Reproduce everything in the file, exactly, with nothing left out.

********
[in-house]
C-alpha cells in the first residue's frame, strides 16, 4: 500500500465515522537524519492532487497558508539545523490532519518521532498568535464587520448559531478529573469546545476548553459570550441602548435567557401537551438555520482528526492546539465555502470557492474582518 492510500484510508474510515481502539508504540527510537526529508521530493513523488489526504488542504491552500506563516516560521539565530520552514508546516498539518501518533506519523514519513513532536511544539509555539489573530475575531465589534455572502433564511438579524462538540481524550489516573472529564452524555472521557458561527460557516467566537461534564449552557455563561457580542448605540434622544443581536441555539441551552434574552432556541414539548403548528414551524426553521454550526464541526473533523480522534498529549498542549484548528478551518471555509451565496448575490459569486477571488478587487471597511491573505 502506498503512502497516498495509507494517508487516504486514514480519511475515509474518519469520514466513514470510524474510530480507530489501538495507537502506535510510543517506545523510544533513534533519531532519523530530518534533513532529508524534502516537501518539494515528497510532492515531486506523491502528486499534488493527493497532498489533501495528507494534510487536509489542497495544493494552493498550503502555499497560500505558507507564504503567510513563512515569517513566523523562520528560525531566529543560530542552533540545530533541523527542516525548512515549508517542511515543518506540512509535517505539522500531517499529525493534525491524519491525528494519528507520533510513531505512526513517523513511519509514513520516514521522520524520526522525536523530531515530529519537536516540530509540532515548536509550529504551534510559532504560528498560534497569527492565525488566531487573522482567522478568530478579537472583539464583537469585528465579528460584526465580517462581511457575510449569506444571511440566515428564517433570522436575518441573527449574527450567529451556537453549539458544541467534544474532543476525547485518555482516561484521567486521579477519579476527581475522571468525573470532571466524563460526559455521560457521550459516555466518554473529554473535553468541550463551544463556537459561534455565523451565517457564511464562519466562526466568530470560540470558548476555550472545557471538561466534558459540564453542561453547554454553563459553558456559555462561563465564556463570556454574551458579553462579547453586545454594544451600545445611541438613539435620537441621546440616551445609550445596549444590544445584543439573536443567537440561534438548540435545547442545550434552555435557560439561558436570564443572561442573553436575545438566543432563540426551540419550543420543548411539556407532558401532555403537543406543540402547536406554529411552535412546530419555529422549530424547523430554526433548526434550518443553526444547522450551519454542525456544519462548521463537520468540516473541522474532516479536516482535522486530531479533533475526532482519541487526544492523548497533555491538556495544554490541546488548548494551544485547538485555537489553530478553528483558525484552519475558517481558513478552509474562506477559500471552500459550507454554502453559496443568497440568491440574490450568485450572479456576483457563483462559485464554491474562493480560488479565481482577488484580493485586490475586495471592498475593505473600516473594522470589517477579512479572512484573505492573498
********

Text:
[in-house]
C-alpha cells in the first residue's frame, strides 16, 4: 500500500465515522537524519492532487497558508539545523490532519518521532498568535464587520448559531478529573469546545476548553459570550441602548435567557401537551438555520482528526492546539465555502470557492474582518 492510500484510508474510515481502539508504540527510537526529508521530493513523488489526504488542504491552500506563516516560521539565530520552514508546516498539518501518533506519523514519513513532536511544539509555539489573530475575531465589534455572502433564511438579524462538540481524550489516573472529564452524555472521557458561527460557516467566537461534564449552557455563561457580542448605540434622544443581536441555539441551552434574552432556541414539548403548528414551524426553521454550526464541526473533523480522534498529549498542549484548528478551518471555509451565496448575490459569486477571488478587487471597511491573505 502506498503512502497516498495509507494517508487516504486514514480519511475515509474518519469520514466513514470510524474510530480507530489501538495507537502506535510510543517506545523510544533513534533519531532519523530530518534533513532529508524534502516537501518539494515528497510532492515531486506523491502528486499534488493527493497532498489533501495528507494534510487536509489542497495544493494552493498550503502555499497560500505558507507564504503567510513563512515569517513566523523562520528560525531566529543560530542552533540545530533541523527542516525548512515549508517542511515543518506540512509535517505539522500531517499529525493534525491524519491525528494519528507520533510513531505512526513517523513511519509514513520516514521522520524520526522525536523530531515530529519537536516540530509540532515548536509550529504551534510559532504560528498560534497569527492565525488566531487573522482567522478568530478579537472583539464583537469585528465579528460584526465580517462581511457575510449569506444571511440566515428564517433570522436575518441573527449574527450567529451556537453549539458544541467534544474532543476525547485518555482516561484521567486521579477519579476527581475522571468525573470532571466524563460526559455521560457521550459516555466518554473529554473535553468541550463551544463556537459561534455565523451565517457564511464562519466562526466568530470560540470558548476555550472545557471538561466534558459540564453542561453547554454553563459553558456559555462561563465564556463570556454574551458579553462579547453586545454594544451600545445611541438613539435620537441621546440616551445609550445596549444590544445584543439573536443567537440561534438548540435545547442545550434552555435557560439561558436570564443572561442573553436575545438566543432563540426551540419550543420543548411539556407532558401532555403537543406543540402547536406554529411552535412546530419555529422549530424547523430554526433548526434550518443553526444547522450551519454542525456544519462548521463537520468540516473541522474532516479536516482535522486530531479533533475526532482519541487526544492523548497533555491538556495544554490541546488548548494551544485547538485555537489553530478553528483558525484552519475558517481558513478552509474562506477559500471552500459550507454554502453559496443568497440568491440574490450568485450572479456576483457563483462559485464554491474562493480560488479565481482577488484580493485586490475586495471592498475593505473600516473594522470589517477579512479572512484573505492573498